Plant-eating insects disrupt ecosystems and contribute to climate change
Using extensive meta-analysis, a research team at Lund University has for the first time examined how plant-eating insects affect soil processes in forest ecosystems globally. The study, which is published in Journal of Ecology, examines biological and biogeochemical reactions in the soil. When damaged plants, carcasses and secretion substances from insects fall to the ground, the turnover of carbon and nutrients increases. This leads to leaching from the forest floor and the release of more carbon dioxide.
“The number of plant-eating insects may increase due to climate change, especially in cold areas where a lot of carbon is sequestered in the ground. This will affect the forest ecosystems and lead to an increased release of greenhouse gases and a potential rise in temperature”, says Dan Metcalfe, physical geography researcher at Lund University.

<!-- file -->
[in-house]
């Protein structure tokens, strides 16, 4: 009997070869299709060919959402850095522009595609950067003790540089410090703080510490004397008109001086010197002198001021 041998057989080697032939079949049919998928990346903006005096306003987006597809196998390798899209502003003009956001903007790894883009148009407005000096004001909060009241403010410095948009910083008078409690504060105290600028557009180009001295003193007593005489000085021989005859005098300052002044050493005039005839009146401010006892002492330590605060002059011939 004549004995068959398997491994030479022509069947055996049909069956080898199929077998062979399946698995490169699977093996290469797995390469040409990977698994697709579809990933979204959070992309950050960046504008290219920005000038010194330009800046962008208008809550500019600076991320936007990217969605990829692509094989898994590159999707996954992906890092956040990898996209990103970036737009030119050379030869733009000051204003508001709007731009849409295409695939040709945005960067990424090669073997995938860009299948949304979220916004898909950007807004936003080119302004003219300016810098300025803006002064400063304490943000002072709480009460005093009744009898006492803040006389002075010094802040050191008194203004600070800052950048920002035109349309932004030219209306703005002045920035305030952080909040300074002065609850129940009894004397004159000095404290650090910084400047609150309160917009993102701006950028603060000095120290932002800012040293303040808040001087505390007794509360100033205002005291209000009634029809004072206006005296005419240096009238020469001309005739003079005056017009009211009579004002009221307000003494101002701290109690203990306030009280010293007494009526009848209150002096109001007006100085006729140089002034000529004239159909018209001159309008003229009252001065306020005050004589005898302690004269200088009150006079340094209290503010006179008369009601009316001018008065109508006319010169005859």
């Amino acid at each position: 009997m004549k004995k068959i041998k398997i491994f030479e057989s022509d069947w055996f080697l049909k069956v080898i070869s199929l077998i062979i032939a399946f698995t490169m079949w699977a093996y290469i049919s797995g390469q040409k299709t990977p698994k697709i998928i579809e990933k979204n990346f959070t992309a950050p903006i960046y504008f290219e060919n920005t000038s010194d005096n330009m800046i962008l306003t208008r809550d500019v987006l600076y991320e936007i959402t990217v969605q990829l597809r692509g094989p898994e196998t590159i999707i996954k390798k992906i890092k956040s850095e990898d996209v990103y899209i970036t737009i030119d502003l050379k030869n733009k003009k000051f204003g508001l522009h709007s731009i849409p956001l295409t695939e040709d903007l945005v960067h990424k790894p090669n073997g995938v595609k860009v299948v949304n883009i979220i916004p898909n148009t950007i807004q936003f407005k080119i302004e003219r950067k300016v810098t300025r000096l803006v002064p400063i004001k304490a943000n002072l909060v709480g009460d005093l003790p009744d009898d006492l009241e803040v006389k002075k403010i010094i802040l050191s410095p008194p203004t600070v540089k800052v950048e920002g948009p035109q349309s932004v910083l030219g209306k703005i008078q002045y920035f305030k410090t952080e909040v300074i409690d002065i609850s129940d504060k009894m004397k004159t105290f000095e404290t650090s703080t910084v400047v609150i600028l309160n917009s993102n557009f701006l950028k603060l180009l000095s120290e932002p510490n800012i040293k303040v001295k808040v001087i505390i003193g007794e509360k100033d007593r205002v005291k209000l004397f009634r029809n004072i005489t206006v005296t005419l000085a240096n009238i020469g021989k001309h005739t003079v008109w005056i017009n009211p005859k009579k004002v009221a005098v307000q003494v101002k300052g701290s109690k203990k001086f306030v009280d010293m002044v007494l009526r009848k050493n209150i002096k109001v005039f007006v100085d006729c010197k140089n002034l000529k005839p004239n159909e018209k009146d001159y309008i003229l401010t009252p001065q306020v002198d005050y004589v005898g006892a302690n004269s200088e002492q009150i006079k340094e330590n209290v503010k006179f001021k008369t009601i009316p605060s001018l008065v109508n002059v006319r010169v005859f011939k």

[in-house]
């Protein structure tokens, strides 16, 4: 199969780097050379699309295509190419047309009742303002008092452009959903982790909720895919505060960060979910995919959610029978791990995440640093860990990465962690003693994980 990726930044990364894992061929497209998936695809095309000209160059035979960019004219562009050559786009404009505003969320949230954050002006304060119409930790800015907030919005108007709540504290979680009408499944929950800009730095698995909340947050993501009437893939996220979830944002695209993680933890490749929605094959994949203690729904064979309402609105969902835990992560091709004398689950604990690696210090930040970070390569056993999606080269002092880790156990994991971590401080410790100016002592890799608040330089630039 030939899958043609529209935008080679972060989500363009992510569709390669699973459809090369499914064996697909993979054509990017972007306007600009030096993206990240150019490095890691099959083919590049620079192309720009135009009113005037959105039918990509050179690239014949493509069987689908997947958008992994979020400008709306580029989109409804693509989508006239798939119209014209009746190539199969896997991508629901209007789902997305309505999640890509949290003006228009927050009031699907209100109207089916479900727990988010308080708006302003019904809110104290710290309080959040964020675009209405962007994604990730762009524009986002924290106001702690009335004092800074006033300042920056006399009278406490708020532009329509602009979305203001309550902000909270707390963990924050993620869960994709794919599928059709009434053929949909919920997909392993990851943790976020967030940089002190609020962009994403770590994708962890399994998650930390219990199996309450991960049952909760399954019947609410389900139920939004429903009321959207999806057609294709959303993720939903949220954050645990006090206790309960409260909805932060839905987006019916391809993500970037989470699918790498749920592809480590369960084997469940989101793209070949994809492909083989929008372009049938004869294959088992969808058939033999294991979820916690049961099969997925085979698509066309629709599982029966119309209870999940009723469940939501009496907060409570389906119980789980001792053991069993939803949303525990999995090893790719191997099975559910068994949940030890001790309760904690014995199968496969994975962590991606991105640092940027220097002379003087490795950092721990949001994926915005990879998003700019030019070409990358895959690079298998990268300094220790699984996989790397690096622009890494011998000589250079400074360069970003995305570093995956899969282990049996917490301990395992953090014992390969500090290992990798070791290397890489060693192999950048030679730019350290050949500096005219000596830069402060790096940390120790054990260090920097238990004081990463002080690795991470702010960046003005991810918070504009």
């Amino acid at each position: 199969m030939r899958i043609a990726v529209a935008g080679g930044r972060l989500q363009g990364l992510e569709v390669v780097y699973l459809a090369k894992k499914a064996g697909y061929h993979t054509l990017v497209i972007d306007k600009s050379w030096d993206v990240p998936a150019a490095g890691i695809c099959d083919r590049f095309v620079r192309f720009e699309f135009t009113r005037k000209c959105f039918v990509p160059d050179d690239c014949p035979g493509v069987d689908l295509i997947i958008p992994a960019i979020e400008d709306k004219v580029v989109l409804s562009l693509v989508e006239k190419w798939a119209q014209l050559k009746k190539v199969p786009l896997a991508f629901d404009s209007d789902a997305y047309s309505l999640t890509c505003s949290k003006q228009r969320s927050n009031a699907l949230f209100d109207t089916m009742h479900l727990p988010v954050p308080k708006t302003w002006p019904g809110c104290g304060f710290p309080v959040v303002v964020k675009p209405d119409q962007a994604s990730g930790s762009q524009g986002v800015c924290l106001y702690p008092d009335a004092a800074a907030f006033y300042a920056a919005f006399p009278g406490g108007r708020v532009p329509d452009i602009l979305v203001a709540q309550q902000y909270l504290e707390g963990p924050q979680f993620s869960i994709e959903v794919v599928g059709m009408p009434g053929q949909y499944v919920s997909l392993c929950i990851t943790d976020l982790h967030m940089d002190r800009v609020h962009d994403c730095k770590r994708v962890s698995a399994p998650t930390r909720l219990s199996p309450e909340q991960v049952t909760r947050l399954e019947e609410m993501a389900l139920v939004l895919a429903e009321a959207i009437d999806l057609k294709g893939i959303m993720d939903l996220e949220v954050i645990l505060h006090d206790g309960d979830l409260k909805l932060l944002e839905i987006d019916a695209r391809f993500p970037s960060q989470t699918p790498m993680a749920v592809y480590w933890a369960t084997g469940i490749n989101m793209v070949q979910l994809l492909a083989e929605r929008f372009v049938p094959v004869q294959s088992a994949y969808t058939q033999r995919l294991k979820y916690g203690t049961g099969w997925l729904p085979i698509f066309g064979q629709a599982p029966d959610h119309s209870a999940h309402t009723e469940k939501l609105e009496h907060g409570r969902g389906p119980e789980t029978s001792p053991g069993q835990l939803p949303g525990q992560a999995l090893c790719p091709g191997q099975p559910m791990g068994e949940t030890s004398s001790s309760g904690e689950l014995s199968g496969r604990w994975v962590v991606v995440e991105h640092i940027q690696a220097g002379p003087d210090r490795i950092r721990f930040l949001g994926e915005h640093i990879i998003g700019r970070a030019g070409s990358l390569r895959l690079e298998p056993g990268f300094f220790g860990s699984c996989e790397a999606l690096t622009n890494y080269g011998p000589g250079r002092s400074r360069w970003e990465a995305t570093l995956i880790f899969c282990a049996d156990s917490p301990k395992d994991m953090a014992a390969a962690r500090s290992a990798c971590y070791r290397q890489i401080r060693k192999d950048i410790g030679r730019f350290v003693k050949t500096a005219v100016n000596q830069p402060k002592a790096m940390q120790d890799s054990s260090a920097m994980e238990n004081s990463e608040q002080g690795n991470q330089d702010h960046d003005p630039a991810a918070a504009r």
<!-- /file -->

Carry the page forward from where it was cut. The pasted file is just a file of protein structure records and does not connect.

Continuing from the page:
In the new study, researchers have established that insects and large mammals affect soil processes in a similar way, even though they have very different population patterns and feeding habits.
“Insects are more specialised in terms of food sources and can also increase their population by 50 to 100 times from one season to another. This means that plant-eating insects can sometimes disrupt forest ecosystems much more than plant-eating mammals”, says Dan Metcalfe.
Tropical and northern forests account for 80 per cent of the world’s total forested land area, but are very underrepresented in research literature. The researchers hope that the new results will be of practical use by being incorporated in climate models.
“Understanding how ecosystems work is crucial for being able to predict and combat climate change. Mammals are decreasing, whereas there is a lot to indicate that the number of insects will increase in some regions in a warmer world”, concludes Dan Metcalfe.